Sign up ×
Stack Overflow is a community of 4.7 million programmers, just like you, helping each other. Join them; it only takes a minute:

Just starting a new program and do you guys have any ideas in how to get a exact frequency of a song at specific time of a song. like import the song then for every .01 sec it will store the frequency of the song in a array? any ideas? Just don't know how to get the frequencies of a song and import a song to test.

the point of this project is if the song has a frequency that is high the screen turns blue, and if its lower red etc. That is why i want the frequency so i know the note.

share|improve this question
I would say it would depend on the song format. – Matt Mitchell Mar 14 '12 at 2:43
i know a lot of times it goes by how much memory the song is rather than seconds, so i will go by bytes or seconds. open to any thoughts. – steven minkus Mar 14 '12 at 2:44
if it is a mp3? or i can convert it to any type probably, so w.e is easiest to do – steven minkus Mar 14 '12 at 2:44
I don't know off hand, but I'd start by looking for an mp3 library for java that can parse the file format. I'm not sure how mp3 works, but something like midi is a representation of a series of notes. I have a feeling mp3 might be more a representation of a frequency band at each point in time. – Matt Mitchell Mar 14 '12 at 2:47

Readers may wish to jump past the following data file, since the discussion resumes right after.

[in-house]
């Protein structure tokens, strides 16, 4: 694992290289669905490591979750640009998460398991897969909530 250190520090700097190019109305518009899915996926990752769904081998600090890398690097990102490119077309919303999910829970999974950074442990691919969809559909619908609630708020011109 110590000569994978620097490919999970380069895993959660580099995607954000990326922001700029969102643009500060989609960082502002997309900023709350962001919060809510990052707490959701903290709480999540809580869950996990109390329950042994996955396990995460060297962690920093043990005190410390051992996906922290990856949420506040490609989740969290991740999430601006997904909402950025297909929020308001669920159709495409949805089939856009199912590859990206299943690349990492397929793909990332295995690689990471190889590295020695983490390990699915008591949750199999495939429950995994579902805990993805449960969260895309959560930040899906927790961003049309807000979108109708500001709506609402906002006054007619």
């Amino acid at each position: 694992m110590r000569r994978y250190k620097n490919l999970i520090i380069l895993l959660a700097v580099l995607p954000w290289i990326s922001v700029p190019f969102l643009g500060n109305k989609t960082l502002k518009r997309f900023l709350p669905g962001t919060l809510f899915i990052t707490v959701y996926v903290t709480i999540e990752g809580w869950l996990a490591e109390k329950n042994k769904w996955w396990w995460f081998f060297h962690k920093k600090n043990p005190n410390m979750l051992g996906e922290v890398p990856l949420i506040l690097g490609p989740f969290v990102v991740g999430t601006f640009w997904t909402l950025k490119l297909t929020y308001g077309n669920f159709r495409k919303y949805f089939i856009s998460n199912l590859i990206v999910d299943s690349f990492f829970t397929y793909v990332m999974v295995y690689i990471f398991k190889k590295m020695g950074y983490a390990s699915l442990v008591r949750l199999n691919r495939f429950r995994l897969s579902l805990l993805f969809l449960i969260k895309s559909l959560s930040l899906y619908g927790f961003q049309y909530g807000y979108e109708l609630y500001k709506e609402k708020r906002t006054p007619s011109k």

"get a exact frequency of a song at specific time of a song." Unless the 'song' consist of a mono-tonal sin wave at that moment (what people would generally not call 'music'), there will be no 1 'exact' frequency. A Fourier Transform can help perform spectrum analysis and will show the size of a signal in a variety of frequency bands, but AFAIU the bands are predetermined and therefore also not 'exact'. What is it that you think this information can provide? What is the use-case for this functionality? – Andrew Thompson Mar 14 '12 at 3:10

1 Answer 1

up vote 0 down vote accepted

Yep, get the sound in "raw" form and then run it through a fast fourier transform. Then you have to devise an algorithm to pick out the peaks.

You could probably use autocorrelation instead, but there are open source FFT algorithms that are readily accessible, while I doubt that you'd find an autocorrelation algorithm so readily.

share|improve this answer
thx do you know of any good ones i found: a couple one is ::::::::… ::::::or – steven minkus Mar 14 '12 at 3:58

Your Answer


By posting your answer, you agree to the privacy policy and terms of service.

Not the answer you're looking for? Browse other questions tagged or ask your own question.